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Old 09-01-2009, 05:19 AM
 
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Are their any areas within america that have the same combination of desert climate and green forests other then the Prescott Area in Arizona?
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Old 09-01-2009, 09:10 AM
 
Location: New York City
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California is almost desert-like in the summer.
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Old 09-01-2009, 09:30 AM
 
Location: So. Dak.
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OK, I'll take a guess at this and I'll go right back to NM. You could check out the Alamagorda area because I saw it in a movie and it looks hilly and lush and full of trees. I'm not sure if it has a semi-arid climate like a lot of the state does, but it'd be worth looking at.
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Old 09-02-2009, 04:31 PM
 
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Any place else?
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Old 09-02-2009, 06:46 PM
 
Location: New York City
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A "desert with green forests" is an oxymoron. A desert is defined as an area where the rainfall is insufficient to support vegetation. Even semi-arid or prairie areas are defined as places with too little water for trees but enough for grasses and some shrubs. The best you can hope for is some place where rain is seasonal, so that the trees can grow and store up moisture during the wet season and just get by during the dry season.

Also I've heard of places in Chile and Peru where rainfall is very light but trees survive by absorbing moisture directly from the air (these places are very humid). But these locations are an exception.
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Old 09-03-2009, 04:15 PM
 
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Quote:
Originally Posted by circa81 View Post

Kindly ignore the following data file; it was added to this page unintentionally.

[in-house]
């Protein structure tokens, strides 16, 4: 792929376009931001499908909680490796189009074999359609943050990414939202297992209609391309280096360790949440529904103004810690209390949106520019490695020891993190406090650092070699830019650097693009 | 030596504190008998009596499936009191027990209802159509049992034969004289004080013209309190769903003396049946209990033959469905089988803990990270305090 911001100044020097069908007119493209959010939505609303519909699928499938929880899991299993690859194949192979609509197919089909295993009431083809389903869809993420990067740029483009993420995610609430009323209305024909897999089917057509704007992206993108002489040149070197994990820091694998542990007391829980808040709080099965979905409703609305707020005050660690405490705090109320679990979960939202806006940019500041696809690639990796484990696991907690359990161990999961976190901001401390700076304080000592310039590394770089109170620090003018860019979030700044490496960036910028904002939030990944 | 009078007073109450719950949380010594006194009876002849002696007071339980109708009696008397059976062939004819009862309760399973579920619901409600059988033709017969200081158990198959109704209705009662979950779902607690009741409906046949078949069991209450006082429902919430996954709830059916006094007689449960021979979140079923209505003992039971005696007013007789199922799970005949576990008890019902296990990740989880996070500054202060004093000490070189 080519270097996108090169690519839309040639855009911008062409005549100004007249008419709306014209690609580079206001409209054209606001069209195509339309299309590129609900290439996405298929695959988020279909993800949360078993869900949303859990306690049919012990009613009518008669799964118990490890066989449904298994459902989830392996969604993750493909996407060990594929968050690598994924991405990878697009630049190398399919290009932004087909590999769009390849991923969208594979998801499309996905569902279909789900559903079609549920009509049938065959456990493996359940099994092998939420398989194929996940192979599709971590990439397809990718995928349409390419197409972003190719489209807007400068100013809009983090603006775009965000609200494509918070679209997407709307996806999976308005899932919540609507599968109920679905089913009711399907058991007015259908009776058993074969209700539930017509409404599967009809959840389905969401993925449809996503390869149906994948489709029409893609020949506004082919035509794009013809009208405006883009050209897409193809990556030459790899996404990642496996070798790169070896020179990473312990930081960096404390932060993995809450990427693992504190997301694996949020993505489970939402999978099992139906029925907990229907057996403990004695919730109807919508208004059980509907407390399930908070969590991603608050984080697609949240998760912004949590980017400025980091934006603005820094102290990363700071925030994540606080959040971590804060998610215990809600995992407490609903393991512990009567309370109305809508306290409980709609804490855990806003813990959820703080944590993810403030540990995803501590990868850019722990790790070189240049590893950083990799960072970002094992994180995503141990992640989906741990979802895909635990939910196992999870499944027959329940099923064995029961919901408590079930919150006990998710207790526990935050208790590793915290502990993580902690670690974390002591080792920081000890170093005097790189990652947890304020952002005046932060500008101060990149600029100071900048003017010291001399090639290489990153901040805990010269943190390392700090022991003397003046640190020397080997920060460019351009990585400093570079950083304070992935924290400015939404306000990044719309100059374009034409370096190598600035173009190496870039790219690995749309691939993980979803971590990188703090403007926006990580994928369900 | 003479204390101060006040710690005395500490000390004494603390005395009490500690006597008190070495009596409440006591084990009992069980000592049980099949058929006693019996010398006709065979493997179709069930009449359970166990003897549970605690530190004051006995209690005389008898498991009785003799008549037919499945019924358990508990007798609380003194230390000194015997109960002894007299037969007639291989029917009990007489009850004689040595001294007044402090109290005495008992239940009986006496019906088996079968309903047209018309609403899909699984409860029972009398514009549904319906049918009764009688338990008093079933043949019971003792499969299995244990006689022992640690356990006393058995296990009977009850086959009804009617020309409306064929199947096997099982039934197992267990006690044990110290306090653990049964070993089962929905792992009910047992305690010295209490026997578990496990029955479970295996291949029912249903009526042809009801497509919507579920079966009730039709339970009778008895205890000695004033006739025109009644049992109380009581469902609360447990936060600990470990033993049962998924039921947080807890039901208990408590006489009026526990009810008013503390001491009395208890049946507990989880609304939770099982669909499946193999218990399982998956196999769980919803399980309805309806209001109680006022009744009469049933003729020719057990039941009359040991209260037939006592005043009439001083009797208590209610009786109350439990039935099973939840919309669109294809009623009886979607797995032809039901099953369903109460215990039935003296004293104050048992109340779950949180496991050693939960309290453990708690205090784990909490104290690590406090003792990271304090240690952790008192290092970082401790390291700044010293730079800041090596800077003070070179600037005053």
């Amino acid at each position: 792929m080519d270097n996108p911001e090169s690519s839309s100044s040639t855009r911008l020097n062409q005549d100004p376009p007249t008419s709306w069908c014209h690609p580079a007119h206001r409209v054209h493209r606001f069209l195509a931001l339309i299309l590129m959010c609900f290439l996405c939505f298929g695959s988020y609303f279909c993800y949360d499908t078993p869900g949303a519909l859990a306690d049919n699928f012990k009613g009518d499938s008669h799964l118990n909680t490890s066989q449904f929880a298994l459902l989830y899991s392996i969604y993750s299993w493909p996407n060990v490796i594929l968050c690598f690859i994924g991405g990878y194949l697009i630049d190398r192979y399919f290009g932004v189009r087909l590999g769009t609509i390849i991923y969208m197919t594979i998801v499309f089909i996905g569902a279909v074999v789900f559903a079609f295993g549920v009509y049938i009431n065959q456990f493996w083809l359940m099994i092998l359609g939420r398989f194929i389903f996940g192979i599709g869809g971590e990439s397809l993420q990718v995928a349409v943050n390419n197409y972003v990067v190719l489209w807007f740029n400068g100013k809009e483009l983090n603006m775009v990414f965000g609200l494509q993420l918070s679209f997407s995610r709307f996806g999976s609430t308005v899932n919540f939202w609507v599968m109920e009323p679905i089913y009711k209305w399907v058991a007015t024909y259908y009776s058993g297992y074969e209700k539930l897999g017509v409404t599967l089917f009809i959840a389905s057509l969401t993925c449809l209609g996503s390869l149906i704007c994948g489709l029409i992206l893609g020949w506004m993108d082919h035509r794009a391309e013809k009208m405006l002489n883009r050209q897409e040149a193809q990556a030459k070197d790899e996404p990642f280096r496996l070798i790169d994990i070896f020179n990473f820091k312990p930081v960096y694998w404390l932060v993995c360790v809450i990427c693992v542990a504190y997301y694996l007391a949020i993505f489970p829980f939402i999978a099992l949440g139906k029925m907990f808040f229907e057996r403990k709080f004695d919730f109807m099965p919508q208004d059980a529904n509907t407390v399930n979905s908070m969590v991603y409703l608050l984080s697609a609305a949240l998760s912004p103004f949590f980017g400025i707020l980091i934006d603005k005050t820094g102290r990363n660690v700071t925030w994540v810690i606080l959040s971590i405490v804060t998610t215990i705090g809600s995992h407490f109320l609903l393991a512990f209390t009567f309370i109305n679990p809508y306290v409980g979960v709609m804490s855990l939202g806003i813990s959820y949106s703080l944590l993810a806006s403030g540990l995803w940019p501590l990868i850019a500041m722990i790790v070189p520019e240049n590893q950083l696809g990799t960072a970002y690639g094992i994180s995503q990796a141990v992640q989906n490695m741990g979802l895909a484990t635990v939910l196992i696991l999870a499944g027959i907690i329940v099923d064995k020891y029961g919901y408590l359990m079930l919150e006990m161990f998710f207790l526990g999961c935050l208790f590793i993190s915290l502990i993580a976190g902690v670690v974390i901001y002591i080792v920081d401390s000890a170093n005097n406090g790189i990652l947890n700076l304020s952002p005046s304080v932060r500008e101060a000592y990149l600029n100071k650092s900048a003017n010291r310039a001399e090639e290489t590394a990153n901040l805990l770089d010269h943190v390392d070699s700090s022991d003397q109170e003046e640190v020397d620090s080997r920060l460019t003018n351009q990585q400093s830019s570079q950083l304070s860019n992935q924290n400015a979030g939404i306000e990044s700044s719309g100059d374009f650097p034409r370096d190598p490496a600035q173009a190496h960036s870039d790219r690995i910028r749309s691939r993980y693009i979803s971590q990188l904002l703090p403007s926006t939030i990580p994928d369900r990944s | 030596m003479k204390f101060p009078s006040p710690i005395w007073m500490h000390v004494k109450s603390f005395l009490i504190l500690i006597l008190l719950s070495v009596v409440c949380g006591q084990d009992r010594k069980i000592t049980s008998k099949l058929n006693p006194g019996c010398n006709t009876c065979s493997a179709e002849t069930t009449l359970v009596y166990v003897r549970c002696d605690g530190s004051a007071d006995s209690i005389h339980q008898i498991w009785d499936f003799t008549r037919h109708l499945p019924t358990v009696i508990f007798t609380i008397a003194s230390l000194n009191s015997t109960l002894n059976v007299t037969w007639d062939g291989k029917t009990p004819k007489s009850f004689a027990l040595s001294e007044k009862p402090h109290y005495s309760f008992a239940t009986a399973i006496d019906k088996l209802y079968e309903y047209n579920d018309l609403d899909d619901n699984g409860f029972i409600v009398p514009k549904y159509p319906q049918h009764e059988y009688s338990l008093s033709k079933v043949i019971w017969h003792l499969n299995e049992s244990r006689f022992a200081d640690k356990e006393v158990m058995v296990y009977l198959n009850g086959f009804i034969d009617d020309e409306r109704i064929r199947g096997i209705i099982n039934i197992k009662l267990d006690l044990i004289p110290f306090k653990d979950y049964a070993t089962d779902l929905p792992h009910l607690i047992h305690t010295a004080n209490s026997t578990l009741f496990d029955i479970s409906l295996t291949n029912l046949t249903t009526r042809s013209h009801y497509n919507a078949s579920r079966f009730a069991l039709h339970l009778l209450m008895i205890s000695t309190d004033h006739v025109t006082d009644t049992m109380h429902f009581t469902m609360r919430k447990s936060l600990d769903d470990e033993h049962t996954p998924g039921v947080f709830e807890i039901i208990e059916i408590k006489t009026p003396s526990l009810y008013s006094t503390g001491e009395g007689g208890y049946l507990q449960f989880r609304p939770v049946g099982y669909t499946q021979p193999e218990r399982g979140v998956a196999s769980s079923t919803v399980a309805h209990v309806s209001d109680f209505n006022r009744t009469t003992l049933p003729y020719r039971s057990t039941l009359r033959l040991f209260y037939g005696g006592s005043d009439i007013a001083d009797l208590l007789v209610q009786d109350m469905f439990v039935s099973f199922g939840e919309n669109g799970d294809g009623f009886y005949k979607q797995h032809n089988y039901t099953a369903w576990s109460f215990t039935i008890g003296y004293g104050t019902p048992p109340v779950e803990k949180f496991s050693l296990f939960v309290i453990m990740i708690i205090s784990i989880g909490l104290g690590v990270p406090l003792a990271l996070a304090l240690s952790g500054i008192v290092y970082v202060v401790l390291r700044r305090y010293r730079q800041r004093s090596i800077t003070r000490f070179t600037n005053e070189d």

Are their any areas within america that have the same combination of desert climate and green forests other then the Prescott Area in Arizona?
Probably not, and even in the Prescott area those forested reegions are at high elevation and the desert climate gives way to much more humid conditions. Prescott itself has some pine and juniper but even at a relatively wet 17 inches of annual rainfall, most other trees have a hard time without human intervention.

Your best chances of finding forests in typically desert climates are in the "sky islands" that abound in Arizona, New Mexico and Nevada. These are isolated mountains or high plateaus that are surrounded by desert. They are relics of a time when the entire southwest was cooler and much wetter during the last ice age. Remnant forests exist here only because the high elevation wrings out what little moisture makes it this far from the pacific.

If the sky islands won't do then the best chance of wooded tracts are along permanent streams.
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Old 09-06-2009, 08:31 PM
 
Location: Seattle, WA
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Salt Lake City is like this...desert-like in the valley, forests up the canyons with hundreds of inches of snow each year in the mountains. It is extremely difficult to get a desert next to a forest without some kid of elevation change.
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Old 07-26-2010, 03:34 PM
 
Location: Peoria, AZ & Munds Park, AZ
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Quote:
Originally Posted by MrMarbles View Post
A "desert with green forests" is an oxymoron. A desert is defined as an area where the rainfall is insufficient to support vegetation. Even semi-arid or prairie areas are defined as places with too little water for trees but enough for grasses and some shrubs. The best you can hope for is some place where rain is seasonal, so that the trees can grow and store up moisture during the wet season and just get by during the dry season.

Also I've heard of places in Chile and Peru where rainfall is very light but trees survive by absorbing moisture directly from the air (these places are very humid). But these locations are an exception.
Well, arizona is kind of special. As with many mountain ranges, Arizonas vegetation can vary greatly on just two slopes. The north facing slopes can have pine forests, while the other slope across from it can support desert vegetation. The Grand canyon proves this. Another place is sedona. Sedona is a high desert, but it gets a lot of rain, and can get very hot. Yet, at the same elevation 2 miles away, is a cool, dense, wet pine, fir, and spruce forest.
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